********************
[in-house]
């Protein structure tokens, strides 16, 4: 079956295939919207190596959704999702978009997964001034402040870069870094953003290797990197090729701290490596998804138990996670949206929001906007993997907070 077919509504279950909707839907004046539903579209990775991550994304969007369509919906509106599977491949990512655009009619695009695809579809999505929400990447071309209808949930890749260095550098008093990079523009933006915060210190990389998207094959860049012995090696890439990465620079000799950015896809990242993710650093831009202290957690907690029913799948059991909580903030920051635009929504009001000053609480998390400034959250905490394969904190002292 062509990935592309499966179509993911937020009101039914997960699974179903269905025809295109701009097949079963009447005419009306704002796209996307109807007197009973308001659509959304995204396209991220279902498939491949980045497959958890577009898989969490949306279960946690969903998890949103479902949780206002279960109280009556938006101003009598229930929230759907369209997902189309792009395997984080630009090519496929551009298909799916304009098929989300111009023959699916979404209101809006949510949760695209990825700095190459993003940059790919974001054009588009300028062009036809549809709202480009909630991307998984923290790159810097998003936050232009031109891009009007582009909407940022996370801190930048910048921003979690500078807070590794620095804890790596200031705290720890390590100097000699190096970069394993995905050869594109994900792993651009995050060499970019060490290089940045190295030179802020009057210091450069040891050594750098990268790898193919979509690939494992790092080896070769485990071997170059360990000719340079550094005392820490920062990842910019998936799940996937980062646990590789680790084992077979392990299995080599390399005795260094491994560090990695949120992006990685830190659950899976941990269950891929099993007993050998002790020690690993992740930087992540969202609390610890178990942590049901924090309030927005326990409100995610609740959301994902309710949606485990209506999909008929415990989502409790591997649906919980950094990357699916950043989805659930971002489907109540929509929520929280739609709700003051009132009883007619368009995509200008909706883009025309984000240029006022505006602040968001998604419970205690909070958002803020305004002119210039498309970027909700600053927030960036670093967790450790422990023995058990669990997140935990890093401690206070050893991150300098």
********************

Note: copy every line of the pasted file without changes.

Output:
[in-house]
């Protein structure tokens, strides 16, 4: 079956295939919207190596959704999702978009997964001034402040870069870094953003290797990197090729701290490596998804138990996670949206929001906007993997907070 077919509504279950909707839907004046539903579209990775991550994304969007369509919906509106599977491949990512655009009619695009695809579809999505929400990447071309209808949930890749260095550098008093990079523009933006915060210190990389998207094959860049012995090696890439990465620079000799950015896809990242993710650093831009202290957690907690029913799948059991909580903030920051635009929504009001000053609480998390400034959250905490394969904190002292 062509990935592309499966179509993911937020009101039914997960699974179903269905025809295109701009097949079963009447005419009306704002796209996307109807007197009973308001659509959304995204396209991220279902498939491949980045497959958890577009898989969490949306279960946690969903998890949103479902949780206002279960109280009556938006101003009598229930929230759907369209997902189309792009395997984080630009090519496929551009298909799916304009098929989300111009023959699916979404209101809006949510949760695209990825700095190459993003940059790919974001054009588009300028062009036809549809709202480009909630991307998984923290790159810097998003936050232009031109891009009007582009909407940022996370801190930048910048921003979690500078807070590794620095804890790596200031705290720890390590100097000699190096970069394993995905050869594109994900792993651009995050060499970019060490290089940045190295030179802020009057210091450069040891050594750098990268790898193919979509690939494992790092080896070769485990071997170059360990000719340079550094005392820490920062990842910019998936799940996937980062646990590789680790084992077979392990299995080599390399005795260094491994560090990695949120992006990685830190659950899976941990269950891929099993007993050998002790020690690993992740930087992540969202609390610890178990942590049901924090309030927005326990409100995610609740959301994902309710949606485990209506999909008929415990989502409790591997649906919980950094990357699916950043989805659930971002489907109540929509929520929280739609709700003051009132009883007619368009995509200008909706883009025309984000240029006022505006602040968001998604419970205690909070958002803020305004002119210039498309970027909700600053927030960036670093967790450790422990023995058990669990997140935990890093401690206070050893991150300098």